In case my mother reads this: in spite of my rare church attendance, no, I have not actually become a godless heathen. I’m still as Catholic as I was before this epiphany. I just came to understand atheists better… though Sharks hockey.
Let me backtrack a little bit. A few days ago, during those glorious days for Sharks fans when we’d finally made it to the Stanley Cup Finals but hadn’t started playing (if you can call what’s happened in the past two games playing) in them, I was hanging out with my boyfriend, brother, and my friend Sarang. Sarang asked about my altar to the Hockey Gods.
Every year during the playoffs, I would clear off my dresser and build it. I would carefully stack the pucks I collected from every playoff series, drape my collection of rally towels in an aesthetically pleasing manner, fan out the tickets I had saved from the few playoff games I had been to (that the Sharks had all won), arrange pins and other Sharks paraphernalia. Finally, I would present my sacrifice: a plushie of Wildwing, the mascot of the hated Anaheim Ducks, hung on a noose tied to a Sharks hockey stick. That wasn’t even the extent of my hockey superstition. I also did the usual things of never saying the s-word during a game and never reusing a shirt or jersey I wore when the Sharks lost. (Luckily, I own a lot of Sharks shirts and a handful of jerseys.)
I laughed at the question, not because I thought it was silly, but because I hadn’t even thought about my yearly tradition. Well, almost yearly; last year the Sharks didn’t even make the playoffs at all. “Oh, I stopped doing that,” I replied. “I guess I don’t believe in the Hockey Gods anymore. Does that make me a hockey atheist?”
“WHAT?” Sarang asked. I might as well have said I didn’t believe in the Immaculate Conception anymore. (Not to the confused with the Virgin Birth, the Immaculate Conception is the idea that the Virgin Mary was conceived without sin. Yes, Mom, I do still believe that.) Even my brother looked concerned.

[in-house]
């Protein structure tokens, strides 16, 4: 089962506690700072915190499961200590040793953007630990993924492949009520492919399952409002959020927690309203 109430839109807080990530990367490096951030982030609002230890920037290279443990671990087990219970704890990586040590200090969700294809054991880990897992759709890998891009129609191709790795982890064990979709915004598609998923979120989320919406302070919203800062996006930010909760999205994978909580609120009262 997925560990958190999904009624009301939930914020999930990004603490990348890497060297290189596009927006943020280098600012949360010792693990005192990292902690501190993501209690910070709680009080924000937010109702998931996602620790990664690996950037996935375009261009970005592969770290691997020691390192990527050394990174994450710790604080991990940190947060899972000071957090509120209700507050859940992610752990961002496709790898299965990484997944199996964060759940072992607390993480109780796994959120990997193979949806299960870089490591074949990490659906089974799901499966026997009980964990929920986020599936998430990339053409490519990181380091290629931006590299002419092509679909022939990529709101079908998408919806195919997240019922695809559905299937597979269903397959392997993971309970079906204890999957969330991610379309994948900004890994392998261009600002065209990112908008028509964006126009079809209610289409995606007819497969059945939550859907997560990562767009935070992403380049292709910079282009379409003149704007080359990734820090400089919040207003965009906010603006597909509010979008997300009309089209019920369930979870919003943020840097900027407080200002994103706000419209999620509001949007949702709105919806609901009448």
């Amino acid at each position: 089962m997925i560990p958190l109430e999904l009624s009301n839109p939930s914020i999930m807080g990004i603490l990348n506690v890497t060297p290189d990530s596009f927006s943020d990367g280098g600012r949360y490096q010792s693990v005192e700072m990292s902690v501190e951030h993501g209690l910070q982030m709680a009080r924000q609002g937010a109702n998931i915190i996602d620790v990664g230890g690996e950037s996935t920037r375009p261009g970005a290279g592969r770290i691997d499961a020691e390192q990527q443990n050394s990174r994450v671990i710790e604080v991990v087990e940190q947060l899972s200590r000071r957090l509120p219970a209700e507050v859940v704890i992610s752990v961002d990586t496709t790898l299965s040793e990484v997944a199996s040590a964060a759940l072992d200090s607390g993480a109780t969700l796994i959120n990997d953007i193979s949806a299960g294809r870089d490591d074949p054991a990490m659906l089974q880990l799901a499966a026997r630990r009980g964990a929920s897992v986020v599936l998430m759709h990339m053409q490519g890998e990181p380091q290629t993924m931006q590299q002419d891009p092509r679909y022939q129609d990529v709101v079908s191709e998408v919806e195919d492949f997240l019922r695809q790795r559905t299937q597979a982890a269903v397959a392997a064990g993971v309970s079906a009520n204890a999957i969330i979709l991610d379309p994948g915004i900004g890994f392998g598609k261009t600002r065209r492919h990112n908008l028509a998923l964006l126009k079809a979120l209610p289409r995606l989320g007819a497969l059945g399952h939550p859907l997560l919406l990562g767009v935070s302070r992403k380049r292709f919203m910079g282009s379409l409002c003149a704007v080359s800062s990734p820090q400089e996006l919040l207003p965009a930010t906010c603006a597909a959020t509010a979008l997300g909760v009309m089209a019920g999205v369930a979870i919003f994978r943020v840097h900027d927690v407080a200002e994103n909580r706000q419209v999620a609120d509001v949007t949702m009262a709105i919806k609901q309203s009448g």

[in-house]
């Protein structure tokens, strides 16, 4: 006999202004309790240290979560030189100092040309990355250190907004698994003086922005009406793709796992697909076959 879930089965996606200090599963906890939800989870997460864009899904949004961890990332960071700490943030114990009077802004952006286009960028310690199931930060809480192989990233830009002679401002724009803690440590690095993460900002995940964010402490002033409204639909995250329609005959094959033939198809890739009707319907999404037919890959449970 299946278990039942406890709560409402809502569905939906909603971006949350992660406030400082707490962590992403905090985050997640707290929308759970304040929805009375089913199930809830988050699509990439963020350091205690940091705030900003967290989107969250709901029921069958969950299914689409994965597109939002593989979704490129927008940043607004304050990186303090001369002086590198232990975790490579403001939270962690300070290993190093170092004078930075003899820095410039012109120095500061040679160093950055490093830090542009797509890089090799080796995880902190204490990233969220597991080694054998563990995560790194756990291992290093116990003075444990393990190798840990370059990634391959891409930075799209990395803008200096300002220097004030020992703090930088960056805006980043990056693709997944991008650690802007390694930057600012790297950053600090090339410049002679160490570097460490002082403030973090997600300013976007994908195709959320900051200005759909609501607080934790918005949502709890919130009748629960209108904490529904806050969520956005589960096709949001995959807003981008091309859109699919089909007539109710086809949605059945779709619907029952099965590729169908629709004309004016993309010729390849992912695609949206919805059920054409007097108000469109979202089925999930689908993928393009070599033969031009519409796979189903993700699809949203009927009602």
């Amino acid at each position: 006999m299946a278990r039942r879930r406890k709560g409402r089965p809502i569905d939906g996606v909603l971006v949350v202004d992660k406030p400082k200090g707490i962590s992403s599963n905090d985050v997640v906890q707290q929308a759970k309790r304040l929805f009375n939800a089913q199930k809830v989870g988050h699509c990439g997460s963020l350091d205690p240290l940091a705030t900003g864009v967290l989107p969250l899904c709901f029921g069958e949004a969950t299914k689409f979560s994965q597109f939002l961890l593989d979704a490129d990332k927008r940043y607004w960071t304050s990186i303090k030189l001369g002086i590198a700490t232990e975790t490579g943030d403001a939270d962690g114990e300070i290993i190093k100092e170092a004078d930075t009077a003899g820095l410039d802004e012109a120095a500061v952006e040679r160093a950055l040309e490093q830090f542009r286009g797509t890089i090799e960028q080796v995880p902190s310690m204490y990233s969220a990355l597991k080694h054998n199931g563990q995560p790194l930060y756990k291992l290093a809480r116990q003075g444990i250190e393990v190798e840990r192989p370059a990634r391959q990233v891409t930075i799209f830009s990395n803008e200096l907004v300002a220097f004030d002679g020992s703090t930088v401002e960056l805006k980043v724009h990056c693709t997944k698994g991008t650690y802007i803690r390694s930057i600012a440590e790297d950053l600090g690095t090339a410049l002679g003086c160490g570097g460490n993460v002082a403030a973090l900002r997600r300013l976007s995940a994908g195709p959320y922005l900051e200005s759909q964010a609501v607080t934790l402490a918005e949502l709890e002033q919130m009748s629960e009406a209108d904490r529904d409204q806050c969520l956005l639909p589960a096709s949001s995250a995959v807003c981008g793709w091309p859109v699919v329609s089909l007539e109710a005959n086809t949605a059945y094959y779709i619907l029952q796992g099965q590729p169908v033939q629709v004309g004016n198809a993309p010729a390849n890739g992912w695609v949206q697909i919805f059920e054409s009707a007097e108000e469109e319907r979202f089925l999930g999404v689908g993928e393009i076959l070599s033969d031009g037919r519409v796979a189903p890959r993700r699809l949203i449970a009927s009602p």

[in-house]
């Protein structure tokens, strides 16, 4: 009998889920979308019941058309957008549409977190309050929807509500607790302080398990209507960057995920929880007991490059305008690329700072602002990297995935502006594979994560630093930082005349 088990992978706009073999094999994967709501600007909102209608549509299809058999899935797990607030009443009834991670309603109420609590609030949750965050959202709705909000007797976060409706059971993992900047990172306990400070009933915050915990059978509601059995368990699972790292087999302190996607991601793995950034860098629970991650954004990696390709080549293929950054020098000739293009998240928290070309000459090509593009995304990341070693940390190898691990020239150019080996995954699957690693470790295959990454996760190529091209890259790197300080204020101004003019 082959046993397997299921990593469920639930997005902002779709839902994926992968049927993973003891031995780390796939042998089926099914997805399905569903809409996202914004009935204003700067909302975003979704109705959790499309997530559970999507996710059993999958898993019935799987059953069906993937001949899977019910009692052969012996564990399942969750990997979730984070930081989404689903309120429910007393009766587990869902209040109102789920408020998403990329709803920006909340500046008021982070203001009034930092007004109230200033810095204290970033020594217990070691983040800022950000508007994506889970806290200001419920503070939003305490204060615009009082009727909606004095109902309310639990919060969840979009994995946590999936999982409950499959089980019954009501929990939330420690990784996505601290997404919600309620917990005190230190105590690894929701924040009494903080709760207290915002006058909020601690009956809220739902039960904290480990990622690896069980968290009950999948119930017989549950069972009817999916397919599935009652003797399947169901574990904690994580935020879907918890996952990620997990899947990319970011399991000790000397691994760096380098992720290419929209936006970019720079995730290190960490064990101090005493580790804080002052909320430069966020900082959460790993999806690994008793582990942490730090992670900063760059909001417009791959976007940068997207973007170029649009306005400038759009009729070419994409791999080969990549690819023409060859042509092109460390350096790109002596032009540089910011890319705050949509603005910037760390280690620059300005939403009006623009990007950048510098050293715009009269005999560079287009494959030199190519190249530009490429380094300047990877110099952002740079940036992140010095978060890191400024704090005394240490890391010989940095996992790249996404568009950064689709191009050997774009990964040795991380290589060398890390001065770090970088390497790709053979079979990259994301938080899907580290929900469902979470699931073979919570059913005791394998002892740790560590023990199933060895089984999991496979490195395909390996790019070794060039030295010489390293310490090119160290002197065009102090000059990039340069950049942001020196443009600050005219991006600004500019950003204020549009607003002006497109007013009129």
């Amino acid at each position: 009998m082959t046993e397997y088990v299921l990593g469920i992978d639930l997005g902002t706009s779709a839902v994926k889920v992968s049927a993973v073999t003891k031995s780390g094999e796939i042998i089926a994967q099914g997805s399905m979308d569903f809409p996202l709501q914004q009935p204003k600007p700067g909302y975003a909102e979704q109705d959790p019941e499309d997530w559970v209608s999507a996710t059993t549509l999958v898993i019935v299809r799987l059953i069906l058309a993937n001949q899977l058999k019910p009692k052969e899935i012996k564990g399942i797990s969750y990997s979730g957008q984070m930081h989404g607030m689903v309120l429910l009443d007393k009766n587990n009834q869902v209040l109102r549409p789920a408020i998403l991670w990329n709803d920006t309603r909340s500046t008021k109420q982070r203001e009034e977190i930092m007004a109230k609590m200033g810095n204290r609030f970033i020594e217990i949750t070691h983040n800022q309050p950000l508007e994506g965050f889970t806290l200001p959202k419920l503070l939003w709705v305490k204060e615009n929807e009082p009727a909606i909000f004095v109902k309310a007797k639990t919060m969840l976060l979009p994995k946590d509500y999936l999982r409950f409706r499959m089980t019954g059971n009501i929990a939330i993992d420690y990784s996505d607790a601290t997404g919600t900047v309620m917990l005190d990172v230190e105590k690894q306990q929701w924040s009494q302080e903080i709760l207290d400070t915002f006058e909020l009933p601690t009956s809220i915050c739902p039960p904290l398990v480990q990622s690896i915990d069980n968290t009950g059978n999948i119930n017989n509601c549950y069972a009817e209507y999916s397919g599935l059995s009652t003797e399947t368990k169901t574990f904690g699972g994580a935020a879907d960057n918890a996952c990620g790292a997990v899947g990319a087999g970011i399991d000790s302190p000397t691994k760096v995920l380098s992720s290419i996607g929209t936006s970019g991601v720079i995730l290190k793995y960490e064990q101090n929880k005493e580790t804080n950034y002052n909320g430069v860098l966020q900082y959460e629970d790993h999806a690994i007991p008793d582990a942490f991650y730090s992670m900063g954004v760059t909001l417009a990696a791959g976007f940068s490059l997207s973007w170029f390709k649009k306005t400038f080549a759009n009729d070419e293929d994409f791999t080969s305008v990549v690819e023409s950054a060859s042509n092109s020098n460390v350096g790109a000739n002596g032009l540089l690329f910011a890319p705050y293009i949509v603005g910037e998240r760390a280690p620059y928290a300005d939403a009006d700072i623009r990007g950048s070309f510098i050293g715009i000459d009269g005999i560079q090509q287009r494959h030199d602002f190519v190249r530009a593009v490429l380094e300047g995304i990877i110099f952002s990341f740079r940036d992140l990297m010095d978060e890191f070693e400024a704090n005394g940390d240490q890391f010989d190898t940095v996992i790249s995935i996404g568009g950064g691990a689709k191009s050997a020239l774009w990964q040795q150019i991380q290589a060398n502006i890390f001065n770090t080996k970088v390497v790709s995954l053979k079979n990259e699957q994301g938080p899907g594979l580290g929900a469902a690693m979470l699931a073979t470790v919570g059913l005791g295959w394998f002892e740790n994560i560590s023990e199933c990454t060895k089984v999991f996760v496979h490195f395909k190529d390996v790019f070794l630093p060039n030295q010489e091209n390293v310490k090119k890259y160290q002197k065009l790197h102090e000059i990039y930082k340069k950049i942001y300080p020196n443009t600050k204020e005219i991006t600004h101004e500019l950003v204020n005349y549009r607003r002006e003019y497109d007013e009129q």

“I mean, it’s not like I’m gonna start saying shutout in the middle of a game or something. That’s just rude.” I continued.
“Yeah, like a real atheist,” my hitherunto silent and actual Atheist Boyfriend™ said.
I probably didn’t pause for long, but it certainly felt like a long time. I’ve been with my boyfriend for about a year now; it’s been a great year. I’m not going to beat you over the head with how ridiculously compatible we are (but we totally are and it’s gross and wonderful), but I’ve always had one concern about the future. He’s an atheist. I’m Catholic. I may not visibly practice all that much, but it’s a core part of my identity and irrevocably tied to what it means to me to be Portuguese.
I always worried that it would blow up on us in the future. If we got married. If we had kids. (We’re 31. These are thoughts we have.) Yes, religious-nonreligious marriages have happened before and will continue to happen, so really, we’re not all that special. It was just that the atheist mindset was completely alien to me. I didn’t think I’d be dumped for my beliefs; I worried that the intolerant one would be me.
Then, I got it. The Sharks were doing well because they were finally clicking, working hard, and yes, getting lucky sometimes. I just didn’t believe that luck came from capricious gods that needed to be appeased. I didn’t believe that luck would be revoked for breaking a taboo. After all, hadn’t the Sharks finally made it to the Finals without my help?
All at once, those worries that I would give up a good thing because of my inability to understand were gone. I did understand, at least a little bit. “Yeah, exactly.” I replied. “I’m not going to be a dick about it.”
“Exactly,” he echoed.
So, thanks to the Sharks for helping me understand my boyfriend (and so many of my other friends!) better, and thank God for making sure that the two of us were in the right place at the right time to find one another.
(Seriously, we were never single and in the same place geographically until we met. Even though we’re the same age, grew up in the same city, had friends of friends, and mutually nerdy interests. I can set aside the hockey gods, but not my Catholic and cognitively dissonant belief in free will and fate.)